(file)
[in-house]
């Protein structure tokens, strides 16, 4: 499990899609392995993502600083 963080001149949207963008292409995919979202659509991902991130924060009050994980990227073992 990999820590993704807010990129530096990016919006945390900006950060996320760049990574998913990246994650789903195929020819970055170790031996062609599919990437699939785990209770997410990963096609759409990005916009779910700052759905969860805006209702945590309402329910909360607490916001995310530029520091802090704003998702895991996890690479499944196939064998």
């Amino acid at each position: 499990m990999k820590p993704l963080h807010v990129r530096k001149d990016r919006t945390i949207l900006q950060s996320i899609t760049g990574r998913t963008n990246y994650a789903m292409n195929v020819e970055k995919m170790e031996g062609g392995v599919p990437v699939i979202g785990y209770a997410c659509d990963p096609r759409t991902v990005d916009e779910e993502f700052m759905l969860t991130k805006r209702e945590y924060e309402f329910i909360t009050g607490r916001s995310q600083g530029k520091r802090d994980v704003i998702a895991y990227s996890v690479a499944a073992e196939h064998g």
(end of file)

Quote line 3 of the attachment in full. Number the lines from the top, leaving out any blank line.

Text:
């Amino acid at each position: 499990m990999k820590p993704l963080h807010v990129r530096k001149d990016r919006t945390i949207l900006q950060s996320i899609t760049g990574r998913t963008n990246y994650a789903m292409n195929v020819e970055k995919m170790e031996g062609g392995v599919p990437v699939i979202g785990y209770a997410c659509d990963p096609r759409t991902v990005d916009e779910e993502f700052m759905l969860t991130k805006r209702e945590y924060e309402f329910i909360t009050g607490r916001s995310q600083g530029k520091r802090d994980v704003i998702a895991y990227s996890v690479a499944a073992e196939h064998g």